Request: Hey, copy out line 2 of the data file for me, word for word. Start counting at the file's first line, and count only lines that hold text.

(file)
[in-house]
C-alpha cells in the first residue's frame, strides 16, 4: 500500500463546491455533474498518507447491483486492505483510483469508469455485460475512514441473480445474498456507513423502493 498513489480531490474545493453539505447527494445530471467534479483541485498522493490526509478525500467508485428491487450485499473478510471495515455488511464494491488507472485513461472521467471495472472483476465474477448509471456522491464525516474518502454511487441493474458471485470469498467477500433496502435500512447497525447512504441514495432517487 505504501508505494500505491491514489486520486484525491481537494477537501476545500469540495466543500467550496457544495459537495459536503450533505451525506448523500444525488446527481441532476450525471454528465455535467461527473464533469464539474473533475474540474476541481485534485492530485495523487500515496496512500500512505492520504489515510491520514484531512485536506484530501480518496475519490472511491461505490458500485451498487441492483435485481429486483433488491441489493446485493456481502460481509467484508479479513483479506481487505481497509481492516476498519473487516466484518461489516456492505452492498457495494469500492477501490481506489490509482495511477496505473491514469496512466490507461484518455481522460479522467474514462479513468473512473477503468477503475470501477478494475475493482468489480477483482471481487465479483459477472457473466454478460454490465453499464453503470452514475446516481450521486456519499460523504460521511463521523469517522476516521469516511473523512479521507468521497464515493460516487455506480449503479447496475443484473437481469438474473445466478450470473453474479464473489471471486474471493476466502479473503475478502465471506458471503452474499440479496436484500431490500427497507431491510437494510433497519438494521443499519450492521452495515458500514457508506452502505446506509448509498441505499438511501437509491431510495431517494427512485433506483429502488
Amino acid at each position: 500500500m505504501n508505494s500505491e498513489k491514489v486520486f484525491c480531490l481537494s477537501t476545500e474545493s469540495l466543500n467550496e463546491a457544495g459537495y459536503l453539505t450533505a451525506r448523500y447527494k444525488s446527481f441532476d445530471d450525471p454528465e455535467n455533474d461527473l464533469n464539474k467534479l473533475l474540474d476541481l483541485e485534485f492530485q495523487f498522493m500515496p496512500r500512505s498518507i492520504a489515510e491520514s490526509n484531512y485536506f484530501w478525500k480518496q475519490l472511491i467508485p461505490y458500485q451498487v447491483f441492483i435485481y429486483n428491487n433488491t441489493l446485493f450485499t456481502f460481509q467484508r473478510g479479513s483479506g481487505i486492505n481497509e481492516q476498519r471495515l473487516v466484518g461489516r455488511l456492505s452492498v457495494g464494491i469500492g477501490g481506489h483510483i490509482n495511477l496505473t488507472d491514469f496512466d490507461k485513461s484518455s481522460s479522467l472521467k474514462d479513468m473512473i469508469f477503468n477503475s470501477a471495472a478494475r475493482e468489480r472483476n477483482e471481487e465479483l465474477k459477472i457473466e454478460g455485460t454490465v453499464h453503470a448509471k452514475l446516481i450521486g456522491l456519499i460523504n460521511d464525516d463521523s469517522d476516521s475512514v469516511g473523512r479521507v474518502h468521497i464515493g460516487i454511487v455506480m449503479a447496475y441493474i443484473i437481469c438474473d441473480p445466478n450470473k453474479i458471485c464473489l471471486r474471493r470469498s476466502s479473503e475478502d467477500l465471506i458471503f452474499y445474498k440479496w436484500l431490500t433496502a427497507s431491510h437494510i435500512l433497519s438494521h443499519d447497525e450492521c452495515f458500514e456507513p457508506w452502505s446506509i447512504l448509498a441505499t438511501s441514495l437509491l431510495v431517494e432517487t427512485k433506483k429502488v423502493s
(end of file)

C-alpha cells in the first residue's frame, strides 16, 4: 500500500463546491455533474498518507447491483486492505483510483469508469455485460475512514441473480445474498456507513423502493 498513489480531490474545493453539505447527494445530471467534479483541485498522493490526509478525500467508485428491487450485499473478510471495515455488511464494491488507472485513461472521467471495472472483476465474477448509471456522491464525516474518502454511487441493474458471485470469498467477500433496502435500512447497525447512504441514495432517487 505504501508505494500505491491514489486520486484525491481537494477537501476545500469540495466543500467550496457544495459537495459536503450533505451525506448523500444525488446527481441532476450525471454528465455535467461527473464533469464539474473533475474540474476541481485534485492530485495523487500515496496512500500512505492520504489515510491520514484531512485536506484530501480518496475519490472511491461505490458500485451498487441492483435485481429486483433488491441489493446485493456481502460481509467484508479479513483479506481487505481497509481492516476498519473487516466484518461489516456492505452492498457495494469500492477501490481506489490509482495511477496505473491514469496512466490507461484518455481522460479522467474514462479513468473512473477503468477503475470501477478494475475493482468489480477483482471481487465479483459477472457473466454478460454490465453499464453503470452514475446516481450521486456519499460523504460521511463521523469517522476516521469516511473523512479521507468521497464515493460516487455506480449503479447496475443484473437481469438474473445466478450470473453474479464473489471471486474471493476466502479473503475478502465471506458471503452474499440479496436484500431490500427497507431491510437494510433497519438494521443499519450492521452495515458500514457508506452502505446506509448509498441505499438511501437509491431510495431517494427512485433506483429502488